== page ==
Tragically Hip ticket shortage highlights online-buying challenges
How Barbra Streisand, Dave Matthews and Miley Cyrus tried to beat scalpers
When tickets for The Tragically Hip's recently announced tour sold out in minutes, it sparked outrage and raised questions about what can be done to ensure people have a fair shot at getting tickets and beat out the computer bots that buy tickets in huge quantities.
Tickets sell out at high-demand events because of ticket brokers using these bots. These tickets are then placed on secondary markets, where they command a premium price and the artists themselves don't see the extra money.
In a recent op-ed piece in the New York Times, the creator of the Broadway smash Hamilton wrote that bots should be made illegal.
"You shouldn't have to fight robots just to see something you love," wrote Lin-Manuel Miranda.
While there are different options for what can be done to give people a fair shake, there are pros and cons.
The Dave Matthews approach
In the 1990s, musician Dave Matthews toured relentlessly. He'd announce a concert date with relatively cheap tickets and if it sold out, he'd simply add another show in the same city.
"And if you just keep meeting demand then it's not much of an issue, so that's obviously an effective way to do it," said Nate Good, the chief technology officer at ShowClix, a U.S. ticketing agency.
In the case of The Tragically Hip, it offered up a limited touring schedule because of singer Gord Downie's terminal cancer diagnosis.
Good says the scalpers are having a field day because the Hip tickets are underpriced compared to what the public is willing to pay.
The Barbra Streisand approach
Singer Barbra Streisand will be playing in Canada this summer, but she's taking a different approach to ticket pricing. Streisand's strategy is to simply charge high prices. Floor seats range in price between $1,000 and $4,000. Even if scalpers buy those tickets, they likely won't be able to make much profit when selling the tickets in the secondary market.
However, not all artists can get away with this.
"The public and the media tend to react very negatively against high prices. So there is an issue of fairness, exploitation is looked at, taking advantage of high-demand events," said Pascal Courty, a professor of economics at the University of Victoria who researches ticket markets.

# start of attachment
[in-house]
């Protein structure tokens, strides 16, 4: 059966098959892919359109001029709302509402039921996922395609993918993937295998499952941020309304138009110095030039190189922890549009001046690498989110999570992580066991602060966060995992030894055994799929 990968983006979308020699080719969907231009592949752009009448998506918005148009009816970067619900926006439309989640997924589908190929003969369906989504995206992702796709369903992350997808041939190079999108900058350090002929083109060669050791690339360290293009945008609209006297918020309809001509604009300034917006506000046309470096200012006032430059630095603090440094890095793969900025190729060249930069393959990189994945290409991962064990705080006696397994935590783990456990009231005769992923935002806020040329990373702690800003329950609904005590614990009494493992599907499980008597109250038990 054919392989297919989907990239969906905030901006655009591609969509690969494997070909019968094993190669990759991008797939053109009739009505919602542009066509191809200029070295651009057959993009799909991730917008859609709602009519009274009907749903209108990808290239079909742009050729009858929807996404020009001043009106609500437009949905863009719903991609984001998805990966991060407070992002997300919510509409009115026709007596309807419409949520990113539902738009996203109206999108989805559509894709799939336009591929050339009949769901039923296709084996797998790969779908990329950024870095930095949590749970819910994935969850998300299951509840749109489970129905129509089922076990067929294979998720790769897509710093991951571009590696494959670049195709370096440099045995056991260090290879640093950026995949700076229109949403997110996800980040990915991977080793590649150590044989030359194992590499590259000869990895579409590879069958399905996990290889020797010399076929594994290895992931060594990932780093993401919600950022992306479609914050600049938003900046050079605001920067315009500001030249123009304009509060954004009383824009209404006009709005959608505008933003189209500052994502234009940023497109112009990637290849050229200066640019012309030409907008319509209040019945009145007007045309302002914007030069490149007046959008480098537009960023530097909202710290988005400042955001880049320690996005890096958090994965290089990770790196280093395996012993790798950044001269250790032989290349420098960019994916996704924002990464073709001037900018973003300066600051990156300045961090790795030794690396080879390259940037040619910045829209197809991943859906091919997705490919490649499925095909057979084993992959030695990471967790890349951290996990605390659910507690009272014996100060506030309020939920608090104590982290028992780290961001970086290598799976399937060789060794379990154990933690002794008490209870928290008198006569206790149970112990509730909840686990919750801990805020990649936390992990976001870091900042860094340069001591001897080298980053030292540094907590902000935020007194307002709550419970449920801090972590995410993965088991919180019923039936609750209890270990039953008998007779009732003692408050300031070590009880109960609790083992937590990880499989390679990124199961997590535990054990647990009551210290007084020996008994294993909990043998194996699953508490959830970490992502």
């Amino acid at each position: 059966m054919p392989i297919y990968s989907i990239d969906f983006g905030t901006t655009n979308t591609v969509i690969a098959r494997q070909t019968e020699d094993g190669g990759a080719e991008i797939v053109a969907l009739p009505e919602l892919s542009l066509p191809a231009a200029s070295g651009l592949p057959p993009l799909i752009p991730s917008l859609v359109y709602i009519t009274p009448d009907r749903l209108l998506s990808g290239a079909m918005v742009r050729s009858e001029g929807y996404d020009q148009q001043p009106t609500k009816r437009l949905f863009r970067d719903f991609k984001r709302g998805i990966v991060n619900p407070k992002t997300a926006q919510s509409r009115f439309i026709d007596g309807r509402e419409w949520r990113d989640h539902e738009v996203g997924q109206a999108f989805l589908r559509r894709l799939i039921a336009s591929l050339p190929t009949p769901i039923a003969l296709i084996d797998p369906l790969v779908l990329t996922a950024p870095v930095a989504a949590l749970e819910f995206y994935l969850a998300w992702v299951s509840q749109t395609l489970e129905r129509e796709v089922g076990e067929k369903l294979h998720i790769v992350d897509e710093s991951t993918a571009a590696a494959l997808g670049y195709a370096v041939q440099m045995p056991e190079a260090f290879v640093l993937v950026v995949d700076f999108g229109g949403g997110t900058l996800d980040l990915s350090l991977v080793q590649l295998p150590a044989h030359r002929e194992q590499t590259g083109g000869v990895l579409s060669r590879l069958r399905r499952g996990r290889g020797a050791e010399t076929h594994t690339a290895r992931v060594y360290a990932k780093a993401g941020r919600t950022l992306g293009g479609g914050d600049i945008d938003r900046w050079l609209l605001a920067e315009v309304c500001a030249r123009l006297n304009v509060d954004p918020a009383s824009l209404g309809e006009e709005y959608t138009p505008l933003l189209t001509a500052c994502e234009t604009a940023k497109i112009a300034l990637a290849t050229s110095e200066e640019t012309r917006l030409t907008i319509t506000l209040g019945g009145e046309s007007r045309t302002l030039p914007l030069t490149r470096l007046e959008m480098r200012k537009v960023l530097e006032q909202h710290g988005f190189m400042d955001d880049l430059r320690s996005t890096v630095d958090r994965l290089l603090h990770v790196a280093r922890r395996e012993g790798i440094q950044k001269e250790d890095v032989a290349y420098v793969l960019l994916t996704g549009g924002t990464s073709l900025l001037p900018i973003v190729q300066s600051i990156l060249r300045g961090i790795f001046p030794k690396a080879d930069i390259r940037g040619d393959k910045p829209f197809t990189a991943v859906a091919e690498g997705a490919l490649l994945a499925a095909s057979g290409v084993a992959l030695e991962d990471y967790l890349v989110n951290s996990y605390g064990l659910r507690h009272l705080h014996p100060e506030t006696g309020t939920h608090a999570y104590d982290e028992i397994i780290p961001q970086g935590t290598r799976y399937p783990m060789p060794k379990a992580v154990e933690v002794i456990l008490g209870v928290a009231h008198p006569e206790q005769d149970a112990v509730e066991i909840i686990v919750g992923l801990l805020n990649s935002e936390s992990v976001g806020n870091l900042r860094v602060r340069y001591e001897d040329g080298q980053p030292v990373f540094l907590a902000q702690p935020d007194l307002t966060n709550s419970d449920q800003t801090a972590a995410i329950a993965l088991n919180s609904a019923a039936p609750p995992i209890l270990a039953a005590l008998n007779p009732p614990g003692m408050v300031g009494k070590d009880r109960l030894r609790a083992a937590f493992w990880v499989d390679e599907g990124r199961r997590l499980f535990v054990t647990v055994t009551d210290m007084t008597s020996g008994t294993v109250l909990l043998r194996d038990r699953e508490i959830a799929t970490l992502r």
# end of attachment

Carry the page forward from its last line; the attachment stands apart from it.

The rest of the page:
For that reason, he says, some bands undercharge for their shows.
One of Good's clients is The Daily Show, which is taped in front of a studio audience. Tickets are free, but first you have to register through ShowClix. On the day of the show, you pick up your ticket in person and show ID proving you are the same person who registered.
The approach is labour intensive and workable on a smaller scale. For larger shows, variations on this theme have been tried.
The Miley Cyrus experiment
Good says Miley Cyrus once partnered with Ticketmaster to curb ticket re-sales by requiring proof of purchase at the gate. It didn't go well.
"They were trying to scan credit cards at the door that were used to purchase tickets. And as you can imagine, credit cards expire, parents buy tickets for their kids, so there are all kinds of reasons, legitimate reasons why someone wouldn't have the credit card that they purchased with," said Good.
Good says that approach has largely been abandoned. Ticketmaster now tries to prevent scalpers from getting their hands on tickets in the first place by using Captcha technology, which requires people to input randomly generated words and numbers to prove they are human.
However, Good says this technology is flawed.
Working on software
Ticketmaster also owns TicketsNow, which is a secondary retailer that competes with the likes of StubHub.
Good's company is working on creating software that weeds out scalpers through a pre-registration process. He says this model will predict whether the person is a ticket reseller or a genuine fan.
The risk with this system is it might prevent legitimate buyers from getting tickets.
While The Tragically Hip added four more shows to its tour, an insatiable demand for tickets remains — and no easy solution remains in sight.